Life doesn’t always deal you a friend like that one.

The one with the bat.

The one with the smile and laugh.  The one with the stories.

The one who will carry your stories with her to the grave.

The one who will let you into her family, who will share love with you just as she does.

Hey!  You!  The 22-year-old me who thinks she’s got it all together, who thinks life is rolling along pretty well–engaged, new job, college degree…..

Yeah, you do have it pretty good

but not because of any of those things.

It’s because of that girl right there.

Your sisterfriend.

And all of the women like her.

Who stand strong and love their friends fiercely.

Yes, girl, you have it good.  Now reach over and hug that girl next to you.  Both so young, both have so much wonderful adventures and heartache in front of you.  And it will be okay.  Not because it won’t hurt, not because you will get over it, but because you have a friend to share the journey with.

And to sit in the dark with you when the lights go out.

Because, my sweet self, they will go out.

No, don’t worry about a flashlight.  That’s only temporary.

Grab your sisterfriends.  That’s what light eternal is made of.

Friends.

 

Wishing you all a friend who will spend the next twenty-four plus years putting up with you.  (And a small warning, once you offer to use your bat “as necessary,” there are some folks who are hard to get rid of after that.)

 

Love to all.  Especially my sisterfriends.

 

sisters, light, and hope

she leans in close and lights the candle

as the world grows dim

but she is there

to shed light

and hold my hand

her words and her silence,

they both comfort me,

as she knows which is needed when

because

she knows

me

 

she claps her hands and

then grabs mine

she dances a jig,

leading me in a happy dance,

in celebration of the news

she is happy for me

because

she knows

me

 

she looks me in the eyes

and tells me not the words

that I so long to hear

but instead

the words

I need to hear

the ones that challenge me

to head out in the direction

I’m meant to–

not to stay here and rest

on my laurels and the couch

You can do it, she tells me,

because

she knows

me

 

she weeps alongside me

my pain is hers

she shares in my heartbreak,

my brokenness,

my loss

her tears mingle with mine

as she wraps her arms around me

and I lean in close,

comforted,

because

she knows

me

 

our days of riding bicycles

and writing plays,

playing softball

and making up games to play for hours

on end

are gone with the ticking of the clock,

the flipping of the calendar page

no more do we dream as we once did

our hearts know the true endings

and they aren’t always happy ones

and she wishes she could change

it all

because

she knows

me

 

 

and still

though we know the sadness sometimes wins,

that darkness has triumphed and can again

still

we light the candle

with the Hope that somewhere in the world

a sister will see it and find the strength to light

hers too

and then another and another

until the light shines through us all

and the darkness in our hearts is no more

 

she wants that for me, for her, for us

all of us

she loves and she is a treasure

far beyond

gold and rubies

and chocolate chip cookies

because

she knows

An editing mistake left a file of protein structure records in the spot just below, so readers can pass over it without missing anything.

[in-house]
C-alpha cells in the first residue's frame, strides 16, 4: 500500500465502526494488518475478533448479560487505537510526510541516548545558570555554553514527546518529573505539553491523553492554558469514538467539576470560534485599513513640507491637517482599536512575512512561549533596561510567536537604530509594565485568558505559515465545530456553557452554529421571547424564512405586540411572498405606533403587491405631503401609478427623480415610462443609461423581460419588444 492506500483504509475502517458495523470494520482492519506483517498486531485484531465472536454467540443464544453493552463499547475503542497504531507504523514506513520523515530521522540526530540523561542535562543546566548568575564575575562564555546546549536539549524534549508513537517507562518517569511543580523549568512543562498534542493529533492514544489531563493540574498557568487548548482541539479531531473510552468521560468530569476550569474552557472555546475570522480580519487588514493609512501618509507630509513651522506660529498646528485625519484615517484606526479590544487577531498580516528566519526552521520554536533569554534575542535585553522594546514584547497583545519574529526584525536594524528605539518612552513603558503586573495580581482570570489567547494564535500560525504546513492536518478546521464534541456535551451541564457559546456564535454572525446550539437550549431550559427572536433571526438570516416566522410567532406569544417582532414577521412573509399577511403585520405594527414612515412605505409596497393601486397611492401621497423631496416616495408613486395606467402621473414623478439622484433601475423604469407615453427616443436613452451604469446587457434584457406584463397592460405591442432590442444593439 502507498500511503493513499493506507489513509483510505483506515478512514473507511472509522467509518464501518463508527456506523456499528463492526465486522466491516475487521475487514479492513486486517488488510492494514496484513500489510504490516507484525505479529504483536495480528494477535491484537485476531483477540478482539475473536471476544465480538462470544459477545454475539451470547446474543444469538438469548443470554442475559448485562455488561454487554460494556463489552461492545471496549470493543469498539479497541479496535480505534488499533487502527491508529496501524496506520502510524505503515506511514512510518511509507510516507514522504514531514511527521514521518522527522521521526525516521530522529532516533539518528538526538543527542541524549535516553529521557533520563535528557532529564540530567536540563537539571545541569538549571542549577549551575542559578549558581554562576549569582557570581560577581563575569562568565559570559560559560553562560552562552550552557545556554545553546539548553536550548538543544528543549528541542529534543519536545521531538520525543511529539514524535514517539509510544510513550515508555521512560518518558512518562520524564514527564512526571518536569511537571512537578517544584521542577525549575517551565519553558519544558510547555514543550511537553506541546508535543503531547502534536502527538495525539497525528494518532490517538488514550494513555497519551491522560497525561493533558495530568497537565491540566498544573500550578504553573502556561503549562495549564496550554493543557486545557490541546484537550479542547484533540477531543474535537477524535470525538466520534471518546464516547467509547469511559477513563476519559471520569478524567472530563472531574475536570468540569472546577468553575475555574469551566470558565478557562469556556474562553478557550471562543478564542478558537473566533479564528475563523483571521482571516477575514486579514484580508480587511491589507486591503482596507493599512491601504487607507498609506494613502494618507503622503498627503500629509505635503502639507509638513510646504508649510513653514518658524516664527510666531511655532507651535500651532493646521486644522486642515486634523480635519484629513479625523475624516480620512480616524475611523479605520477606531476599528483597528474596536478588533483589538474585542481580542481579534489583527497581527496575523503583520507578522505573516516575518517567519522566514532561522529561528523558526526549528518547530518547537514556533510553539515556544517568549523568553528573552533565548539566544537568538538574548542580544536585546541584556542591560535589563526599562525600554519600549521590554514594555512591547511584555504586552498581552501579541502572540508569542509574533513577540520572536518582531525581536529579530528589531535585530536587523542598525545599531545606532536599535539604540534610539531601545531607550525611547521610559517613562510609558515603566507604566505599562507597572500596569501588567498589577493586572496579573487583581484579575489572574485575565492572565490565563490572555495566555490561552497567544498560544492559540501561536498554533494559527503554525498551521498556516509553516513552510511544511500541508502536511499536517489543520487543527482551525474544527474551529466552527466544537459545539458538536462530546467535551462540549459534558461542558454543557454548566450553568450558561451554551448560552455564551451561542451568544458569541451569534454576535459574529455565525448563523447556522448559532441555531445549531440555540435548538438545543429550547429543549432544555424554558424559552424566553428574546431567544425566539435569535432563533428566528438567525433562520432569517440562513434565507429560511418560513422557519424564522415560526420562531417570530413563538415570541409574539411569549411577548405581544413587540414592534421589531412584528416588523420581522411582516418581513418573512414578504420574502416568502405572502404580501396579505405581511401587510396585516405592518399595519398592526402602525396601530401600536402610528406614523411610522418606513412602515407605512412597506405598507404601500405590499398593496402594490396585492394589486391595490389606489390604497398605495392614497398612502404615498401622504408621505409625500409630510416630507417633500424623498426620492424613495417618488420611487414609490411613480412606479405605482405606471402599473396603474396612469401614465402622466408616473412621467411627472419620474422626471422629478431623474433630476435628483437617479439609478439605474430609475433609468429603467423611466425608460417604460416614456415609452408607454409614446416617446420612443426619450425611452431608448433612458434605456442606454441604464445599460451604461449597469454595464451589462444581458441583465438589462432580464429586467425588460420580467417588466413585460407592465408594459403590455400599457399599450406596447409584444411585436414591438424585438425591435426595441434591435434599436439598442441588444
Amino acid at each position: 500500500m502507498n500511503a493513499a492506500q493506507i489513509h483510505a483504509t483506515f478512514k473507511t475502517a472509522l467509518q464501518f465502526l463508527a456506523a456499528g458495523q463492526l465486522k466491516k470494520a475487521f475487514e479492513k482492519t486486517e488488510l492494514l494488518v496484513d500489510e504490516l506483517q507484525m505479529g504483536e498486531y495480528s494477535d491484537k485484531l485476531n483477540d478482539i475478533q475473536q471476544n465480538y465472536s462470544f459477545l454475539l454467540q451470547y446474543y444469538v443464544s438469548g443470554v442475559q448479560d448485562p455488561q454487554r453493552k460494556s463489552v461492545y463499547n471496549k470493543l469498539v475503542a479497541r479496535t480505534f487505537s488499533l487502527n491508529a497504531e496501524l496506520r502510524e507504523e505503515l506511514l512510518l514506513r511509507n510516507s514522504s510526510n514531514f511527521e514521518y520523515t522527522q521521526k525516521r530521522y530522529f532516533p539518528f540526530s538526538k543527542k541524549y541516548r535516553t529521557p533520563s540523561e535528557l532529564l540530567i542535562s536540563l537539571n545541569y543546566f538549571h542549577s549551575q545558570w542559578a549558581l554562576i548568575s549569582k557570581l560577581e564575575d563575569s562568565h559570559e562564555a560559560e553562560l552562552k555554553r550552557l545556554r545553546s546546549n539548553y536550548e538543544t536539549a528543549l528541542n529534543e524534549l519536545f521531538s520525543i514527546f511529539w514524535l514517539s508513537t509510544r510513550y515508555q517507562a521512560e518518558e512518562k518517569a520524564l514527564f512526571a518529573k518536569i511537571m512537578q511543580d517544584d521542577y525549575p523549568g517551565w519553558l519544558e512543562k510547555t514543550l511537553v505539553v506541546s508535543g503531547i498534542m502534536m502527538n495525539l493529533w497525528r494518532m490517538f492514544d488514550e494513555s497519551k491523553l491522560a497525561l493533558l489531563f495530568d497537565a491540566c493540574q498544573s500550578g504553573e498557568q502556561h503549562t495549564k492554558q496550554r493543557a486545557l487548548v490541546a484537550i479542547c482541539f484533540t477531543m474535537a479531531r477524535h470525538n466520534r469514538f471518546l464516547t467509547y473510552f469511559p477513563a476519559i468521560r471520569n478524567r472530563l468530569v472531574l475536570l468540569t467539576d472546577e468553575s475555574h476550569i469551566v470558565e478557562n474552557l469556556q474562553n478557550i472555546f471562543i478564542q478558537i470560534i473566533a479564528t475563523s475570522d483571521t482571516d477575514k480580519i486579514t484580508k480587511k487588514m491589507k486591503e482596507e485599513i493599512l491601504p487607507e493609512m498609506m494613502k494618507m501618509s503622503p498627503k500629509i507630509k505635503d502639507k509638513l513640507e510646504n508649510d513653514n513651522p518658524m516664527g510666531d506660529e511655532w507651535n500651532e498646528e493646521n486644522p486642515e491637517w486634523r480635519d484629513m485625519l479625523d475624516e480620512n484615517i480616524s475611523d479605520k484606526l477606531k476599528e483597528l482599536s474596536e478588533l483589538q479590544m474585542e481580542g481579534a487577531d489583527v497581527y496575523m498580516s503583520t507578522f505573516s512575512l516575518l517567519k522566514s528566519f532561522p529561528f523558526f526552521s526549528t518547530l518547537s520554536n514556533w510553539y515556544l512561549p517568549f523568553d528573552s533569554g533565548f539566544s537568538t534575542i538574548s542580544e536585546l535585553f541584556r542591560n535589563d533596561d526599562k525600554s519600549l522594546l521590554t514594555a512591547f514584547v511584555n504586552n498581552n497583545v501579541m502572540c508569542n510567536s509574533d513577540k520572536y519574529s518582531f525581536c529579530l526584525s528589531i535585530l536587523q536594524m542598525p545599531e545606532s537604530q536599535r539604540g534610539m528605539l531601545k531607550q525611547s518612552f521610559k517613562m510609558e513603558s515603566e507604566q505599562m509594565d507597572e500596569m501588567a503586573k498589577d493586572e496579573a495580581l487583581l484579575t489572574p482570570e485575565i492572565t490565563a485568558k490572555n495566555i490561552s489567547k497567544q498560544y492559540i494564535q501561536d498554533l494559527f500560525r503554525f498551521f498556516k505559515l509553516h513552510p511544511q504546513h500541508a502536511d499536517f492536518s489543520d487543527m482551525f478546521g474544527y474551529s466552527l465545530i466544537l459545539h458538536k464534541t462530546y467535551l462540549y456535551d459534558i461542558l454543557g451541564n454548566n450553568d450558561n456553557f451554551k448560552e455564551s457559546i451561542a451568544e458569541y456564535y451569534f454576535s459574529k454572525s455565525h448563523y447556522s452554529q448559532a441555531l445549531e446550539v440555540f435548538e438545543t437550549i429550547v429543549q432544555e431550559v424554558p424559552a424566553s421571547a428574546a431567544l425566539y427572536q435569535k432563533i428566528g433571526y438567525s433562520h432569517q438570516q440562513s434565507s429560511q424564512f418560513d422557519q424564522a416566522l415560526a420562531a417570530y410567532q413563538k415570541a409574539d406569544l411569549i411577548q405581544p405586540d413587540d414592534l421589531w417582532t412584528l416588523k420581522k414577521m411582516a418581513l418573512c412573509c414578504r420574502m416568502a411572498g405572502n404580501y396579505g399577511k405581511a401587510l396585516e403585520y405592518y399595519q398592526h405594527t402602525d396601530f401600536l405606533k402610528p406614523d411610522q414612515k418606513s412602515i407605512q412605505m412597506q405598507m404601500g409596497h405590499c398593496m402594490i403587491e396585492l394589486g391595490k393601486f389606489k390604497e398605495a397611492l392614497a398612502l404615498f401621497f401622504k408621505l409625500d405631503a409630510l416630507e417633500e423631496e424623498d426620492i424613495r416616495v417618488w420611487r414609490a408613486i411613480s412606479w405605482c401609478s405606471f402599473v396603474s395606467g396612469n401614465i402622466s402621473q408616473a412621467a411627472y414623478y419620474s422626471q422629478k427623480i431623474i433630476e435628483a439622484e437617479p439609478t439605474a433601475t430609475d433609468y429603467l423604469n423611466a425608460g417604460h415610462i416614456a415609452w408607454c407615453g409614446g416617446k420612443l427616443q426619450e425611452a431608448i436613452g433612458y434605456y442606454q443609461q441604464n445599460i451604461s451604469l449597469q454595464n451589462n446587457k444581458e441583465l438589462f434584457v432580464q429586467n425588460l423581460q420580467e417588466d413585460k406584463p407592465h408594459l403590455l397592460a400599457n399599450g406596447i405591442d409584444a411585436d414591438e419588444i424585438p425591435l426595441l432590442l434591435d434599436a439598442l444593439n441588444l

me

 

and being known

and loved

through everything

is the

greatest gift of all

 

Last night we lit the first candle on our Advent wreath–a precious tradition.  This week the candle represents Hope.  It is my hope that when one of us is hurting, another sister will turn to her and share her light until the one who is hurting is able to light her own.  And no one will have to struggle in the darkness alone again.  

Love and light to all.  

 

 

Our Advent wreaths.....waiting for us to share the light.

Our Advent wreaths…..waiting to share the light.

 

 

 

Overwhelmed

I have been a bit teary today.

Overwhelmed.

That’s what I’ve felt for a little bit now.

Teary because I’m overwhelmed.

Maybe not how you think though.

Overwhelmed by what people can do.  What their hearts and sweet souls lead them to do that touches the lives of those around them.  Sometimes people they know, and sometimes the lives of complete strangers.

Either way.  It is a sight to behold and amazing to experience.

I have wonderful friends who know that we homeschool and who thought of us when they came across book treasures.  My littles love books almost as much as I do, and they have been busy digging into the new additions to our library.  The idea that people who didn’t have to would take the time not just to see the books and think, “Oh Tara and her zany crew might enjoy these…..” but also make the time and effort to see that those books are put in our hands.

Humbled.  Thrilled.  Grateful.  Teary.

I know of a woman starting out her photography business.  Instead of asking folks on Facebook to help her get clients, she asked about high school seniors in our community who might not otherwise be able to have the excitement of having senior pictures made.  She wanted to get some experience and help someone out at the same time.  What a beautiful way of giving back!  I know how much it meant to my own senior almost two years ago to have that time blocked out where she was the center of attention.  It’s a huge deal and another one of those “traditions” that children from lower-income households might miss out on.  Can you imagine if all of our photographer friends made such an offer to one or two young teens in their community?  That message of “I care” and “you matter to me” is so important for a young person to hear.  I can only imagine the difference that could make in the life of a young person about to embark on a new journey in life.

Really good stuff.